Director Walsh's brisk work keeps the story from dragging, aided by Bert Glennon's glossy camerawork. The budget crunch is seen in various WB studio facilities enlisted to serve as a German chemical factory. Max Steiner's rousing score is almost too refined for this escapist frivolity. Desperate Journey achieved its mission by giving wartime audiences a chance to laugh at the enemy.
The extras for Desperate Journey include the full "Warner Night at the Movies" lineup of a newsreel, trailer and cartoon. Also included is The Tanks Are Coming!, an elaborate Technicolor short subject.
Irving Berlin's This Is The Army is a large-scale Technicolor musical venture with the famous composer to produce a rah-rah morale builder. Proceeds from the film were donated to the Army Emergency Relief Fund. Warners' begins the disc with a disclaimer to excuse the retention of the film's blackface number, which is far better than cutting the film up. They've also found long overture and exit music, which extend the feature to 125 minutes in length.
The first act introduces a number of soldiers who become performers in a WW1 show called "Yip, Yap, Yaphank". George, Murphy, George Tobias, Charles Butterworth. As is traditional with these films, in the last show the soldier-performers march off the stage and into trucks to take them overseas Twenty years later the next generation has taken over, although Alan Hale is still a sergeant. The new show, "This Is The Army" tours with a huge cast of performers, including Kate Smith and Frances Langford. The songs are Berlin standards; he himself sings the final "How I Hate To Get Up in the Morning." The minstrel blackface song is Berlin's familiar "Mandy", and another uses authentic black soldiers to sing about a new fashion coming to Harlem -- Army green. Boxer Joe Louis works out on a punching bag in the number.
One halfway distressing aspect of the movie is that few female performers are in it - instead, male soldiers go in drag to play women. The effect is weird, with everybody doing their darndest to telegraph to the audience the message that "we're just kidding here."
Ronald Reagan is stage manager and backstage presence. The movie's big romance shows him holding off hot-to-wed Joan Leslie because he doesn't want her to become a war widow. When she shows up in a Red Cross uniform wailing 50 reasons why he's being a jerk, Reagan gives in and marries her ... in an alley. The soldiers march off stage and off to fight, and the show is over.
This Is The Army looks fine overall, but in a few scenes the Technicolor registration is a bit off. The disc comes with a commentary with Joan Leslie and Drew Casper. A "Warners at War" featurette is narrated by Steven Spielberg. An outtake from the film is included with a trailer. "Warner Night at the Movies" extras include a newsreel, another Army Band short subject and a B&W cartoon, Confusions of a Nutsy Spy.
The 1949 Anglo-American film The Hasty Heart has been mostly forgotten, but it's possibly Reagan's second-best screen appearance. Reagan is given top billing but the film's main character is the third-billed Richard Todd, a sturdy British actor just beginning a major career roll. It also has Patricia Neal in a good part, something I always consider a priority viewing opportunity.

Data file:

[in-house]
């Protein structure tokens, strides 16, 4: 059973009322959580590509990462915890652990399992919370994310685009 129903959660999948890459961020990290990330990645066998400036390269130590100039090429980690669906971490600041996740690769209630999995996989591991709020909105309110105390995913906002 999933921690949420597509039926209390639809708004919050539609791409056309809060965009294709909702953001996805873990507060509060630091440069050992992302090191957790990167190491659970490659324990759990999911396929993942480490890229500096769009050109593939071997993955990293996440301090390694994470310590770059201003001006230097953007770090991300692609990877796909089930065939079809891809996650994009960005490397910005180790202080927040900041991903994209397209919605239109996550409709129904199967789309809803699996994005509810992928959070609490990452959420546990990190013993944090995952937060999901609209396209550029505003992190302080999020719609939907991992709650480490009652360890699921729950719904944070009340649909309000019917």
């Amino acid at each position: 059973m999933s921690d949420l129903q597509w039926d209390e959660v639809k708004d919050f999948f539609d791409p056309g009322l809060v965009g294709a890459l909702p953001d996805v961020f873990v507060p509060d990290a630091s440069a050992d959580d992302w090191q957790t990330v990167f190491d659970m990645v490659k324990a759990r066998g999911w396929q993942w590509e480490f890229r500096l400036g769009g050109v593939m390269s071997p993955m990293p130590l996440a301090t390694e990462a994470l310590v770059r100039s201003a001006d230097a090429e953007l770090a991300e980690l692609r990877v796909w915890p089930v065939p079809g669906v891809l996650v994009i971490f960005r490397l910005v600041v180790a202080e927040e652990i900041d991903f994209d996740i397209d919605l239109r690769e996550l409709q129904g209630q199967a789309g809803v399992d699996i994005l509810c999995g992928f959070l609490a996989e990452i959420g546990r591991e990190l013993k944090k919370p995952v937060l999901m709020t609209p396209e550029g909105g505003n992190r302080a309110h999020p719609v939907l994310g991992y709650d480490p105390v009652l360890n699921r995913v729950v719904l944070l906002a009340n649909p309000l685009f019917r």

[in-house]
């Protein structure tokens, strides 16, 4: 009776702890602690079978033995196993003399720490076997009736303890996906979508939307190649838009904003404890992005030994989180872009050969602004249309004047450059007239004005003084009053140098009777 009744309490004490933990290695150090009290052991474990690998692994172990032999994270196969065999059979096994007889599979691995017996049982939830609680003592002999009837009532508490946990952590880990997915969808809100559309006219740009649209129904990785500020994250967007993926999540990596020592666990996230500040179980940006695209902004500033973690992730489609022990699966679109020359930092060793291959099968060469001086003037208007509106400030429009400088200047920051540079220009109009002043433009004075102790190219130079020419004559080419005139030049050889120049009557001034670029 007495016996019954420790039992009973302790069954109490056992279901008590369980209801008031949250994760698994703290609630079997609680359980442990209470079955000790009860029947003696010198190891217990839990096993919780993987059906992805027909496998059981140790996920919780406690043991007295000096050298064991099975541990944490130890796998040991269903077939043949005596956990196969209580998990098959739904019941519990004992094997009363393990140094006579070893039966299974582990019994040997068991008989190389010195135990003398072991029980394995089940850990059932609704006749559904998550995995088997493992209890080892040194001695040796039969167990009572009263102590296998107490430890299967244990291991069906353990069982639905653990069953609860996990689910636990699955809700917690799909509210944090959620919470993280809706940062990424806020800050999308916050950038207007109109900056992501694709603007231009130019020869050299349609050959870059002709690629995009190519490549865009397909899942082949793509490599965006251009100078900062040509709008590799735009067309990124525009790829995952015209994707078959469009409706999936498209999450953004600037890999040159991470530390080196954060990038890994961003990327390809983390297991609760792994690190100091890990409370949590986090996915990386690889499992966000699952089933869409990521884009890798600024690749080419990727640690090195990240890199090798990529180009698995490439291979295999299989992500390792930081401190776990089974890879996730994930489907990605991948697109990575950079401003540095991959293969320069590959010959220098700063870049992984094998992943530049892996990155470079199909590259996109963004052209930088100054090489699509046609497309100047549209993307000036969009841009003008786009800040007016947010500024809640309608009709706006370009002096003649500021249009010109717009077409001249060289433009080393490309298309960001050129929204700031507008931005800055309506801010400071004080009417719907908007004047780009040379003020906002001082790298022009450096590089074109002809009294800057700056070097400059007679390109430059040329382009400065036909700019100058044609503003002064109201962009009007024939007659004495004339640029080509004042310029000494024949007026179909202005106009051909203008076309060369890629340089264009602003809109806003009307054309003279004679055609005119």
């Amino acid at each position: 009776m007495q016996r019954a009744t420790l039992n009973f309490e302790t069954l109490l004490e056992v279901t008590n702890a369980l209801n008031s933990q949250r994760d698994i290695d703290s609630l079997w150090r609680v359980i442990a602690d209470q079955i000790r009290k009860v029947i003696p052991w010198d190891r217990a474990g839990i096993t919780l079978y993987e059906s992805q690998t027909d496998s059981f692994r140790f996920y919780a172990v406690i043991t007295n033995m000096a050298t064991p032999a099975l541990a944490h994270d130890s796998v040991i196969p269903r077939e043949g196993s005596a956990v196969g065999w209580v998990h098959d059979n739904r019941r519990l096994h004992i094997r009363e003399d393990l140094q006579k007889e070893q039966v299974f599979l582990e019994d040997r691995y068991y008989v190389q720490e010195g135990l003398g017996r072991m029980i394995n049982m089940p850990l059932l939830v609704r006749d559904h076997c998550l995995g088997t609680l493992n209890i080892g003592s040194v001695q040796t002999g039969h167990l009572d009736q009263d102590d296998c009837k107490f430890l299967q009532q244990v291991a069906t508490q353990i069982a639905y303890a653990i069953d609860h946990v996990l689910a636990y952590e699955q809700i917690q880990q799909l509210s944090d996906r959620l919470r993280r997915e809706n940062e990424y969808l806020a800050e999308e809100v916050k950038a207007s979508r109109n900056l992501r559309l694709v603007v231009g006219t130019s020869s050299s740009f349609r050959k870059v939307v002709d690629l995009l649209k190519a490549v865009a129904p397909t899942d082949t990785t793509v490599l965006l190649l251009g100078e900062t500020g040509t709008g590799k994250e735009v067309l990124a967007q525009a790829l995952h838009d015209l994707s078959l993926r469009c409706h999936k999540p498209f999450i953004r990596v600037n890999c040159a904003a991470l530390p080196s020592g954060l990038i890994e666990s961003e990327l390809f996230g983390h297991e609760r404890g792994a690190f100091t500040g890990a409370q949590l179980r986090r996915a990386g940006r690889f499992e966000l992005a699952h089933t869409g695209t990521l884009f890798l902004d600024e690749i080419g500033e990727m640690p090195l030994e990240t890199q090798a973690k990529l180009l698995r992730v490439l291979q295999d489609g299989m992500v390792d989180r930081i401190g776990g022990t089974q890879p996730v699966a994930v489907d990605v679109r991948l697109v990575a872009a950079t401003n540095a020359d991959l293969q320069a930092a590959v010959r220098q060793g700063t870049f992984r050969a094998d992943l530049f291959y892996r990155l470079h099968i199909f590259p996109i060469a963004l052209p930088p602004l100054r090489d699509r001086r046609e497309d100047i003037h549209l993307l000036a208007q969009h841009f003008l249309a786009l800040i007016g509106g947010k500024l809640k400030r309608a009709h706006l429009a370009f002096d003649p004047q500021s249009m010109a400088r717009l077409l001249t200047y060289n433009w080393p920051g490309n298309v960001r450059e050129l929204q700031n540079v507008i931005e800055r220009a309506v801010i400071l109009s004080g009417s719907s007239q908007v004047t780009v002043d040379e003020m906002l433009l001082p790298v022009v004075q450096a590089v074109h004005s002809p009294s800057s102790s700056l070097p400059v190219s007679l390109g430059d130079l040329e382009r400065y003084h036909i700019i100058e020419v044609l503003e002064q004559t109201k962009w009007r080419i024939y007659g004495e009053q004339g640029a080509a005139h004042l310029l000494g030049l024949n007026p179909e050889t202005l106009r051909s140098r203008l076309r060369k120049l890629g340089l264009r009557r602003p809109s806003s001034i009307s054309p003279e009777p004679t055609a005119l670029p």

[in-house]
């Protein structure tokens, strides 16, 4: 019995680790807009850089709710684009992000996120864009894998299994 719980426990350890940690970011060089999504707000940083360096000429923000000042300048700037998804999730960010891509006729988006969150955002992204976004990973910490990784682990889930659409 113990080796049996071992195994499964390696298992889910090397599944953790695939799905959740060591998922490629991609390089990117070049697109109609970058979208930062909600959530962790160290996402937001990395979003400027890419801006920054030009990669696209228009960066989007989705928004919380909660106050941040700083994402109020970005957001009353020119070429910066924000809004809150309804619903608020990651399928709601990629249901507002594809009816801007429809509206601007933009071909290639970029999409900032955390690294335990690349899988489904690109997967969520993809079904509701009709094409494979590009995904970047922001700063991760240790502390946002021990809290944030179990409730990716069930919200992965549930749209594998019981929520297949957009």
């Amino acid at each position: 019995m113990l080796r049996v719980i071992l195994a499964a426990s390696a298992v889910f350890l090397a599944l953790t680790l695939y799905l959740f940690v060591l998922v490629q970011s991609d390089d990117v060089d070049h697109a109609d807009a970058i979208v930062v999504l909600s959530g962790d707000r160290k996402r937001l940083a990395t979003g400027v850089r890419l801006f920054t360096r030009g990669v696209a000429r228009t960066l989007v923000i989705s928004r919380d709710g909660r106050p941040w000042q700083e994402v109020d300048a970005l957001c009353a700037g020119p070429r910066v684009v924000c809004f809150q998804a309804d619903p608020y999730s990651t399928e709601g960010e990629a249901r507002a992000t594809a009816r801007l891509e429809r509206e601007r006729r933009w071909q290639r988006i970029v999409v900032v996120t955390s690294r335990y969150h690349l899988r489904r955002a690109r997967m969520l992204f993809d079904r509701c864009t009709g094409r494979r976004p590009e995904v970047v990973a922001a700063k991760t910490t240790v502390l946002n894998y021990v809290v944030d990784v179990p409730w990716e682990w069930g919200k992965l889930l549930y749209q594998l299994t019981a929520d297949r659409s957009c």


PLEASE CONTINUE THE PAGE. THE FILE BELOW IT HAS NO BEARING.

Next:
The war ends in Burma but Scottish soldier Corporal Lachlan McLachlan (Richard Todd) is wounded by shrapnel just before the armistice. Recovering in a field hospital, the emotional and somewhat immature soldier becomes furious when he's kept behind as the rest of his outfit moves out. His bunkmates call him "Lachie" and try to be friendly, but McLachlan is stubbornly suspicious of all overtures. Nurse Sister Parker (Patricia Neal) treats Lachie with special consideration and asks the other men to do the same. She's been given special information on the wounded soldier, which he himself doesn't know.
As a filmed play The Hasty Heart has nothing to apologize for; Vincent Sherman's fine character direction keeps the story lively even though it all takes place on just a couple of sets representing the Burmese medical camp. Sherman's instinct for camera placement lets the story unfold smoothly, showing us only what we need to know; the film rarely looks stage-blocked.
The play is about the need for human contact. It's a showcase for Richard Todd, who was nominated for an Oscar. Todd uses a thick Scots accent on his sometimes infuriatingly pig-headed character. Lachie was an illegitimate child and made to feel lesser for it. He's poor, proud and convinced the world laughs at him behind his back. As Lachie knows he's slower on the uptake than other people, he's erected a shield of hostility around him. The play has three sections. Lachie frustrates and angers his bunkmates by refusing to accept their open offers of friendship. After their gift of an entire highlander's outfit (the kind with kilts) he swings the other way, showing his gnawing inner need for companionship. Emotionally, Lachie overcompensates, inviting everyone to come live with him on his planned farm, and even asking the kind nurse Parker to marry him. Finally, a revelation forces Lachie and the others to rebuild their relationship with the truth of his situation shared and understood by all (a spoiler not to be revealed here). The Hasty Heart is especially good as a reminder not to necessarily trust the outward actions and words of hurtful people, many of whom have adopted brusque manners to insulate themselves from social pain.